$7 in Savings for $1 in Early Childhood?

Governor Sebelius repeated the “spend $1 to save $7” argument for taxpayer funded pre-K programs in this last weekend’s Wichita Eagle. (Early Childhood Needs Early Commitment, May 27)
First, the governor’s essay is printed below, followed by an evaluation of the supporting number.

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All Americans know the power of education to change lives and expand opportunities. That’s why the guarantee of a quality public education has always been such an integral part of our nation’s promise to its young people, and why we’re seeing states making significant new commitments to K-12 schools.

But too many children are entering those schools without the basic skills they need to succeed in kindergarten and beyond, which is why we need a national commitment to early learning efforts such as prekindergarten.

This national problem was brought home to state policymakers by a recent survey of Kansas teachers that revealed that less than half of children start kindergarten fully ready to learn. But this isn’t just an issue here — it’s a national problem.

Starting off school behind means many of these children stay behind throughout their school lives and into adulthood, meaning they may never reach their full potential. This costs states money in terms of spending on remedial classes and programs, which are less effective and cost-efficient than early learning efforts.

There are social costs as well, especially in reduced wages for workers who aren’t ultimately as successful as they would have been had they been able to take advantage of the full opportunities of their education.

For every dollar we invest in early childhood education, we can save seven future dollars by having fewer juvenile offenders in our prisons, fewer Americans on public assistance and a work force more nimble and prepared for an ever-changing world.

Ninety percent of a child’s brain development occurs before the age of 5, and children who attend early childhood programs are far more likely to enter kindergarten ready to learn, read at an appropriate grade level and go on to graduate from high school.

In 2006, Kansas legislators supported my recommendation to increase funding for early childhood education, including the creation of pre-K pilot projects around our state. This year, they again answered my call, committing an additional $5.1 million to early learning.

These efforts will have significant and lasting benefits in Kansas, just as similar efforts can have a positive impact on our nation. That’s why 29 governors proposed increased support for pre-K and other early learning efforts this year, and why the nation’s governors call on Congress and the president to work with us to bring early learning opportunities to all young Americans.

We need to bring together policymakers, educators, early learning professionals and parents to ensure that all children have the education needed to achieve their full potential.

We must make a national commitment to provide all children with access to quality early learning opportunities, for their sake and for the sake of our nation’s long-term prosperity.

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There are several objections to the arguments raised in the governor’s essay. But let’s go straight to the $7 figure, since that makes the proposal for taxpayer-funded day care seem fiscally sensible.

Darcy Olsen, an independent expert on the subject, has pointed out that the benefits of early childhood education are often oversold. One section of her white paper, Assessing Proposals for Preschool and Kindergarten, is worth quoting at length:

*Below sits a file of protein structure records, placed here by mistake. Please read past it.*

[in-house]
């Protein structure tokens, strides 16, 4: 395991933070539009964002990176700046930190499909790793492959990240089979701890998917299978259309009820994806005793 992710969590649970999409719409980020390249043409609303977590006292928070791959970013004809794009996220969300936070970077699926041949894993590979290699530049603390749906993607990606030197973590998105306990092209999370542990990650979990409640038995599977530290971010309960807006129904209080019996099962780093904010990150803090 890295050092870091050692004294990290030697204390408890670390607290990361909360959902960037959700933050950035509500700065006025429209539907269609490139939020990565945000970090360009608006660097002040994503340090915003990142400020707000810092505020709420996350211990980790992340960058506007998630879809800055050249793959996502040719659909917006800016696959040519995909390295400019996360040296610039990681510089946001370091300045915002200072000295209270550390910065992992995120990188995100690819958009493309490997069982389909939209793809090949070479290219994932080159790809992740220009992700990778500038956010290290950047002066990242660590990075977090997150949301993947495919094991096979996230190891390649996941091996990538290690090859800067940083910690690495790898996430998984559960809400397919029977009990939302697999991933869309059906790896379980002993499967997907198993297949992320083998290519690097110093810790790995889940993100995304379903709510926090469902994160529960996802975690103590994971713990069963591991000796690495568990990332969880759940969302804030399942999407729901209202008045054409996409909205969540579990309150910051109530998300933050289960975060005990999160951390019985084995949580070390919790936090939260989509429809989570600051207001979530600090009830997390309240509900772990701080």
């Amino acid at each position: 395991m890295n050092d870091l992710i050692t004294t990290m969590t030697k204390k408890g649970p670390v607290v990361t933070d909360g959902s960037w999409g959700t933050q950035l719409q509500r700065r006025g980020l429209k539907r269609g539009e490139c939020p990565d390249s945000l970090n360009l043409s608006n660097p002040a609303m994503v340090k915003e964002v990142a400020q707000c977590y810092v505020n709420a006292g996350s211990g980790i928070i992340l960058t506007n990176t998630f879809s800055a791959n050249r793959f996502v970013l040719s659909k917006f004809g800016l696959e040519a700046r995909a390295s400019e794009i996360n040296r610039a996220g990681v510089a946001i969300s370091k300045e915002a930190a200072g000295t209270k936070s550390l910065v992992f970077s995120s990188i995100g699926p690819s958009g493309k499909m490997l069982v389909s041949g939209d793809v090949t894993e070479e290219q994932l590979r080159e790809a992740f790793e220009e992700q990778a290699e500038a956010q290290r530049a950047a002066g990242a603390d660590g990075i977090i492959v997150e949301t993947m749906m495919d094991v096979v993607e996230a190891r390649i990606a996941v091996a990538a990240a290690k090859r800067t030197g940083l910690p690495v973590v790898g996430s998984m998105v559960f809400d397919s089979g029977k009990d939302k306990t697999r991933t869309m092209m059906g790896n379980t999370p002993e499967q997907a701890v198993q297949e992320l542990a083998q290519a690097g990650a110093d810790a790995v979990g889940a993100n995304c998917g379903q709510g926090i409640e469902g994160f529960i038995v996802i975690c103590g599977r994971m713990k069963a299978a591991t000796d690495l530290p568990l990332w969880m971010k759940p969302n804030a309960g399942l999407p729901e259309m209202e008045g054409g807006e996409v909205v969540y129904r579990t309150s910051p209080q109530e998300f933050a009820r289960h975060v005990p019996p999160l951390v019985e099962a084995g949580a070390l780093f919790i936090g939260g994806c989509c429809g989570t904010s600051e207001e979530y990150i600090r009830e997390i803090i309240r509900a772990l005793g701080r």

The Perry Preschool Project was a longitudinal experiment designed to study the effects of early intervention on disadvantaged children. It was the early intervention program most frequently cited in research reviews between 1983 and 1997, and is heavily cited in the literature and legislation in support of universal preschool.[1]

Investigators at the High/Scope Educational Research Foundation in Ypsilanti, Michigan, conducted the experiment from 1962 to 1965. The investigators reported their most recent findings in “Lifetime Effects: The High/Scope Perry Preschool Study through Age 40.”[2] The project was an intervention program for three- and four-year-olds deemed at risk for “retarded intellectual functioning and eventual school failure.”[3] It involved either one or two years of half-day preschool for seven months each year and periodic home visits. One hundred twenty-three children participated, 58 children in the experimental group and 65 in the control group. All of the children were of low socioeconomic status and had IQs in the range of 70 to 85.[4] The study is frequently cited because it is the longest running study of any preschool intervention program.

Analyses show that students who participated in the preschool program fared better over the long term on a variety of educational and social measures than did children in the control group. Lawrence J. Schweinhart, now president of the High/Scope Foundation, wrote, “Program participation had positive effects on adult crime, earnings,

wealth, welfare dependence, and commitment to marriage.”[5] On the basis of those findings, Schweinhart concluded, “The program provided taxpayers a return on investment of $7.16 on the dollar.”[6] Advocates rely heavily on that figure to make their case that preschool is an investment that more than pays for itself in the long term.

The High/Scope researchers’ interpretation of the long-term findings is that the preschool program prepared children for kindergarten, which resulted in a more positive reaction by kindergarten teachers that, in turn, caused the children to have a stronger commitment to school. That is sometimes called the snowball hypothesis. Three researchers from Yale University explain,

The snowball hypothesis presumes that children who attend quality intervention programs are better prepared socially and academically when they begin school. This enables them to interact positively with their teachers, who in turn relate positively to them, and this tone of adult-child relationships continues in progressive years of school.[7]